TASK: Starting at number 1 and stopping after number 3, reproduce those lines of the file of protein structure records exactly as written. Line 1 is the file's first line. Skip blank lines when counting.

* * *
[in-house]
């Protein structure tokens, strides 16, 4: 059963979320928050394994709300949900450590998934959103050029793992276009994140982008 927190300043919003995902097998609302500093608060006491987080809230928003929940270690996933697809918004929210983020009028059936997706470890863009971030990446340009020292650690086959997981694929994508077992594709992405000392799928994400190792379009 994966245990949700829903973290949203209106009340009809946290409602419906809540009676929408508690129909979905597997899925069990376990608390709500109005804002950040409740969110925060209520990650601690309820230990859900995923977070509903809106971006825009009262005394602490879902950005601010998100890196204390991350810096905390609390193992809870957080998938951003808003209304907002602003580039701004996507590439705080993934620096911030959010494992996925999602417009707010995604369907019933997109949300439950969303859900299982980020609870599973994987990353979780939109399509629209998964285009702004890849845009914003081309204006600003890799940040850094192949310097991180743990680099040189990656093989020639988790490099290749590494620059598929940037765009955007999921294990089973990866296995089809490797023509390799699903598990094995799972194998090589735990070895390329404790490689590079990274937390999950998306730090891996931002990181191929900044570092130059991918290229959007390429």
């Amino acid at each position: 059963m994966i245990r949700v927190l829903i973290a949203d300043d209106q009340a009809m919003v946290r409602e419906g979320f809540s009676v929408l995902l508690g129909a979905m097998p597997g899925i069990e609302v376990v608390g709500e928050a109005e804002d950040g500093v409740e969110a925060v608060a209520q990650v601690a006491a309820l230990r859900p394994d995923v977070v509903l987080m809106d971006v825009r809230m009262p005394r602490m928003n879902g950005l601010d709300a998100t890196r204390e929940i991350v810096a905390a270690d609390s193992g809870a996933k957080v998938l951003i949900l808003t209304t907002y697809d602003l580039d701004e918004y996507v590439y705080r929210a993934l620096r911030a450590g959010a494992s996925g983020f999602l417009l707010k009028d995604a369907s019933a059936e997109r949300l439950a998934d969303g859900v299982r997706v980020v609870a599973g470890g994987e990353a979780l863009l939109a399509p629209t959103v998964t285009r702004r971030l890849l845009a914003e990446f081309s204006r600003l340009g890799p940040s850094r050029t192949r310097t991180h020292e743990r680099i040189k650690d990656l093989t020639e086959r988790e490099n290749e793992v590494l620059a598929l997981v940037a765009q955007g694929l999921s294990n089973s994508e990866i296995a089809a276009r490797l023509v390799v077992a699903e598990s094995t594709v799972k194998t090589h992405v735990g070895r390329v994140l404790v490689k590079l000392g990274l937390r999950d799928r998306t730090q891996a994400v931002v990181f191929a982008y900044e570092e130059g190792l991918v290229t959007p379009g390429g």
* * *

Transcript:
[in-house]
């Protein structure tokens, strides 16, 4: 059963979320928050394994709300949900450590998934959103050029793992276009994140982008 927190300043919003995902097998609302500093608060006491987080809230928003929940270690996933697809918004929210983020009028059936997706470890863009971030990446340009020292650690086959997981694929994508077992594709992405000392799928994400190792379009 994966245990949700829903973290949203209106009340009809946290409602419906809540009676929408508690129909979905597997899925069990376990608390709500109005804002950040409740969110925060209520990650601690309820230990859900995923977070509903809106971006825009009262005394602490879902950005601010998100890196204390991350810096905390609390193992809870957080998938951003808003209304907002602003580039701004996507590439705080993934620096911030959010494992996925999602417009707010995604369907019933997109949300439950969303859900299982980020609870599973994987990353979780939109399509629209998964285009702004890849845009914003081309204006600003890799940040850094192949310097991180743990680099040189990656093989020639988790490099290749590494620059598929940037765009955007999921294990089973990866296995089809490797023509390799699903598990094995799972194998090589735990070895390329404790490689590079990274937390999950998306730090891996931002990181191929900044570092130059991918290229959007390429």
């Amino acid at each position: 059963m994966i245990r949700v927190l829903i973290a949203d300043d209106q009340a009809m919003v946290r409602e419906g979320f809540s009676v929408l995902l508690g129909a979905m097998p597997g899925i069990e609302v376990v608390g709500e928050a109005e804002d950040g500093v409740e969110a925060v608060a209520q990650v601690a006491a309820l230990r859900p394994d995923v977070v509903l987080m809106d971006v825009r809230m009262p005394r602490m928003n879902g950005l601010d709300a998100t890196r204390e929940i991350v810096a905390a270690d609390s193992g809870a996933k957080v998938l951003i949900l808003t209304t907002y697809d602003l580039d701004e918004y996507v590439y705080r929210a993934l620096r911030a450590g959010a494992s996925g983020f999602l417009l707010k009028d995604a369907s019933a059936e997109r949300l439950a998934d969303g859900v299982r997706v980020v609870a599973g470890g994987e990353a979780l863009l939109a399509p629209t959103v998964t285009r702004r971030l890849l845009a914003e990446f081309s204006r600003l340009g890799p940040s850094r050029t192949r310097t991180h020292e743990r680099i040189k650690d990656l093989t020639e086959r988790e490099n290749e793992v590494l620059a598929l997981v940037a765009q955007g694929l999921s294990n089973s994508e990866i296995a089809a276009r490797l023509v390799v077992a699903e598990s094995t594709v799972k194998t090589h992405v735990g070895r390329v994140l404790v490689k590079l000392g990274l937390r999950d799928r998306t730090q891996a994400v931002v990181f191929a982008y900044e570092e130059g190792l991918v290229t959007p379009g390429g």